The Critical Role of leadership (in policing) – a #WeCops debate
With thanks to Dan Reynolds
(Our thanks to @TACCSteveGraham for hosting this chat)
This blog follows one of the most recent @WeCops chats with the Home Office on Police Leadership as part of the #Frontline Review. The aim of the discussion was to explore the role of leadership in modern policing. It is mainly based on contributions from the discussion on Twitter as well as some extra observations and content from the @WeCops team. As always, we want to reflect the debate in the right way.
Three questions were posed:
Q1. What does effective policing leadership look like to you?
Q2. How could line management in policing be made more effective?
Q3. What could be done to make policing leaders more effective?
Normally the WeCops team would simply blog about the discussion but in this instance that work will be pulled together by the Home Office team and feed into the much wider work of the front line review. So instead, this is a mix of review and musing on this topic by the WeCops blogging team as a bonus extra just because it is of such interest. We hope you agree…
Police Leadership. Let us set the scene… After all is said and done it seems that leadership (in policing) is a much talked about subject and frankly we seem to have reached the conclusion that police leadership is just leadership. It seems that it doesn’t matter what area you apply it to, we are all people and our general observation is that we all want the same things when we talk about leadership. When pushed to describe our ideal ‘leader’ this becomes slightly different as this means different things to different people and indeed changes depending on the situation. Similarly, ‘leadership’ and ‘management’ are two concepts used interchangeably but these words often describe two different concepts. Therefore, to be clear from the start, there is a fundamental difference between leadership and management. Management is a set of processes that keep a complicated system of people and technology running smoothly. The most important aspects can include planning, budgeting, organizing, staffing, controlling, and problem solving. Leadership however is different. It is a set of processes that creates organisations in the first place, or adapts them to significantly changing circumstances. So while management has to do with providing order and consistency in organisations, leadership produces change. We in the WeCops team (and you from the tweets contributed) all agree that leadership defines what the future should look like, aligns people with that vision, and inspires them to make it happen despite the obstacles.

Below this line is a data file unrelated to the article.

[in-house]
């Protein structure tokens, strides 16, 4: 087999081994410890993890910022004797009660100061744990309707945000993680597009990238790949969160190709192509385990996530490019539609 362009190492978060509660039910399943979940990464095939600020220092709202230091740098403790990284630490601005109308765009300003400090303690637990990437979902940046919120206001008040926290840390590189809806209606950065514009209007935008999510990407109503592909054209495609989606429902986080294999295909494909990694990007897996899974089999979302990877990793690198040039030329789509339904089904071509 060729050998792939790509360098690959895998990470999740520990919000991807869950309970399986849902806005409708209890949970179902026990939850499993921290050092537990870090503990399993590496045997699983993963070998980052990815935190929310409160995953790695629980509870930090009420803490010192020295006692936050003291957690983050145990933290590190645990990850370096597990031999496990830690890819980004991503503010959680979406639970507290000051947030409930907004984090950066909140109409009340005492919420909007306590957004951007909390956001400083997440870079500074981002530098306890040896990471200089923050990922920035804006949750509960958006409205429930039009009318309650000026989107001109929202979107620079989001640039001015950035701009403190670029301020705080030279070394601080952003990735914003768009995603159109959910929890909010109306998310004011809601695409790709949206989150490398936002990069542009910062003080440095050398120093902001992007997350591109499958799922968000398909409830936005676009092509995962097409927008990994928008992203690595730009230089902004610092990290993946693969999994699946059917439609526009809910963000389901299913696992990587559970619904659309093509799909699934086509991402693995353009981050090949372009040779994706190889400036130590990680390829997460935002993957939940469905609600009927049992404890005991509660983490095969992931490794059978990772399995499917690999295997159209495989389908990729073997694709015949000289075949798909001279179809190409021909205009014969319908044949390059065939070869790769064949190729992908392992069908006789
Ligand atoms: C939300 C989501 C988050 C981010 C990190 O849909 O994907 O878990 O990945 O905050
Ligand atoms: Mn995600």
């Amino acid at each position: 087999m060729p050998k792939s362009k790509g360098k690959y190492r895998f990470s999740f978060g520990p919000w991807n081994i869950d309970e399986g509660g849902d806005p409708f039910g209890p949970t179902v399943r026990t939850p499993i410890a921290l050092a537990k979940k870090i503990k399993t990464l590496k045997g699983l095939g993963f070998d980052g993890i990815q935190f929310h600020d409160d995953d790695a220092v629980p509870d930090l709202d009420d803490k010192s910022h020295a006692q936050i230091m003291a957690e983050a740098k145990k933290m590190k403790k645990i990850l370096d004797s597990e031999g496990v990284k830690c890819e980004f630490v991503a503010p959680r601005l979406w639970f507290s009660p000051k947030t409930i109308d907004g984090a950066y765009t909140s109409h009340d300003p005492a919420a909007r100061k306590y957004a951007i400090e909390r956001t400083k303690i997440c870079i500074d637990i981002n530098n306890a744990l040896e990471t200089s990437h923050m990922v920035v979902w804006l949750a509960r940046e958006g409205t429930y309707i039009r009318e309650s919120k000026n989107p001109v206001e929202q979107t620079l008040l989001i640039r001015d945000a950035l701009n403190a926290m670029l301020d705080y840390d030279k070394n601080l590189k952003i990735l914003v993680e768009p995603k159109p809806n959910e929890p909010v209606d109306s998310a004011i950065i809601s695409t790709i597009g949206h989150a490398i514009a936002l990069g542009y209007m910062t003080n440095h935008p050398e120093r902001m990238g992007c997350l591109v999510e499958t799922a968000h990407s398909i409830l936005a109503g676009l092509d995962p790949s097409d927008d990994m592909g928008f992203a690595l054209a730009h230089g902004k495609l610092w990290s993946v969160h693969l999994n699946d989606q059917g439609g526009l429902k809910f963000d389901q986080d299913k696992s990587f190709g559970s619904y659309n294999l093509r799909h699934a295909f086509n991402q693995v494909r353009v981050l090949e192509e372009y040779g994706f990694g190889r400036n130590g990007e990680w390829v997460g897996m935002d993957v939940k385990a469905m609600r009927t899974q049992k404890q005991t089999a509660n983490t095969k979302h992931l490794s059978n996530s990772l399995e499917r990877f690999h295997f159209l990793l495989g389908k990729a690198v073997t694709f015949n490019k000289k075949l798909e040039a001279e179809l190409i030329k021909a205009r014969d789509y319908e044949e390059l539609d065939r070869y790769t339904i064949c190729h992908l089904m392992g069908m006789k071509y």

To keep things short, as this is just a blog the term ‘leader’ and ‘leadership’ get used in the same context as those that tweeted. We will also choose to leave ‘management’ alone as this is a different subject again and yet you will see from the discussion that we all use these three terms interchangeably and they bleed together, so no wonder the topic is big and complex!